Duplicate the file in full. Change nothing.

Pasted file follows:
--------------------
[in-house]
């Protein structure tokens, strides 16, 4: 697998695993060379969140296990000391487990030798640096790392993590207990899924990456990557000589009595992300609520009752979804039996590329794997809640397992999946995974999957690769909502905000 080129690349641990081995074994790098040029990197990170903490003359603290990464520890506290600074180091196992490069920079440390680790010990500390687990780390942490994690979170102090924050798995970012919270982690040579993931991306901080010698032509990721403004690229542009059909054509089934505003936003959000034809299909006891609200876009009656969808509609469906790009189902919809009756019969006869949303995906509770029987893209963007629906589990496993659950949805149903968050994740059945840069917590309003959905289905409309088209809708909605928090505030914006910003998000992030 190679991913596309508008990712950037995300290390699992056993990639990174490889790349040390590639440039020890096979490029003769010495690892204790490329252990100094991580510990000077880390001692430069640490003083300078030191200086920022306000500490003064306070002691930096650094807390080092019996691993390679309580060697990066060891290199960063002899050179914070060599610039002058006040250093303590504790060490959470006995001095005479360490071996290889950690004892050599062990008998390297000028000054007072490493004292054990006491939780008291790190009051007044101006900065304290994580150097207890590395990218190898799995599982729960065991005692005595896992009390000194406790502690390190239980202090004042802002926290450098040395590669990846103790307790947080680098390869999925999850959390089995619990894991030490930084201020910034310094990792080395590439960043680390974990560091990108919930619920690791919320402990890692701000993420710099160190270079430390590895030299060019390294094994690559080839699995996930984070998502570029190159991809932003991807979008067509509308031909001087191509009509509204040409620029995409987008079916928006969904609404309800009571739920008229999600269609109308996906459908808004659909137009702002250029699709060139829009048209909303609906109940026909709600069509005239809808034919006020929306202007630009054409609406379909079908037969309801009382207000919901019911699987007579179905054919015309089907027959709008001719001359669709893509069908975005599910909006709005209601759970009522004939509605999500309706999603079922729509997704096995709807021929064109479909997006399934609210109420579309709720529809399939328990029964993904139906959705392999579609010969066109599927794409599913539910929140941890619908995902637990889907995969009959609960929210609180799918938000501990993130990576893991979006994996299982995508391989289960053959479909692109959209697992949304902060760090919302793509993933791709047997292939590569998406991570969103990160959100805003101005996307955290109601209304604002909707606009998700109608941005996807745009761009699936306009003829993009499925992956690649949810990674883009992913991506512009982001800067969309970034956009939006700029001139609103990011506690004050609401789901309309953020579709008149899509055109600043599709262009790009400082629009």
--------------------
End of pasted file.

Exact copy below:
[in-house]
């Protein structure tokens, strides 16, 4: 697998695993060379969140296990000391487990030798640096790392993590207990899924990456990557000589009595992300609520009752979804039996590329794997809640397992999946995974999957690769909502905000 080129690349641990081995074994790098040029990197990170903490003359603290990464520890506290600074180091196992490069920079440390680790010990500390687990780390942490994690979170102090924050798995970012919270982690040579993931991306901080010698032509990721403004690229542009059909054509089934505003936003959000034809299909006891609200876009009656969808509609469906790009189902919809009756019969006869949303995906509770029987893209963007629906589990496993659950949805149903968050994740059945840069917590309003959905289905409309088209809708909605928090505030914006910003998000992030 190679991913596309508008990712950037995300290390699992056993990639990174490889790349040390590639440039020890096979490029003769010495690892204790490329252990100094991580510990000077880390001692430069640490003083300078030191200086920022306000500490003064306070002691930096650094807390080092019996691993390679309580060697990066060891290199960063002899050179914070060599610039002058006040250093303590504790060490959470006995001095005479360490071996290889950690004892050599062990008998390297000028000054007072490493004292054990006491939780008291790190009051007044101006900065304290994580150097207890590395990218190898799995599982729960065991005692005595896992009390000194406790502690390190239980202090004042802002926290450098040395590669990846103790307790947080680098390869999925999850959390089995619990894991030490930084201020910034310094990792080395590439960043680390974990560091990108919930619920690791919320402990890692701000993420710099160190270079430390590895030299060019390294094994690559080839699995996930984070998502570029190159991809932003991807979008067509509308031909001087191509009509509204040409620029995409987008079916928006969904609404309800009571739920008229999600269609109308996906459908808004659909137009702002250029699709060139829009048209909303609906109940026909709600069509005239809808034919006020929306202007630009054409609406379909079908037969309801009382207000919901019911699987007579179905054919015309089907027959709008001719001359669709893509069908975005599910909006709005209601759970009522004939509605999500309706999603079922729509997704096995709807021929064109479909997006399934609210109420579309709720529809399939328990029964993904139906959705392999579609010969066109599927794409599913539910929140941890619908995902637990889907995969009959609960929210609180799918938000501990993130990576893991979006994996299982995508391989289960053959479909692109959209697992949304902060760090919302793509993933791709047997292939590569998406991570969103990160959100805003101005996307955290109601209304604002909707606009998700109608941005996807745009761009699936306009003829993009499925992956690649949810990674883009992913991506512009982001800067969309970034956009939006700029001139609103990011506690004050609401789901309309953020579709008149899509055109600043599709262009790009400082629009």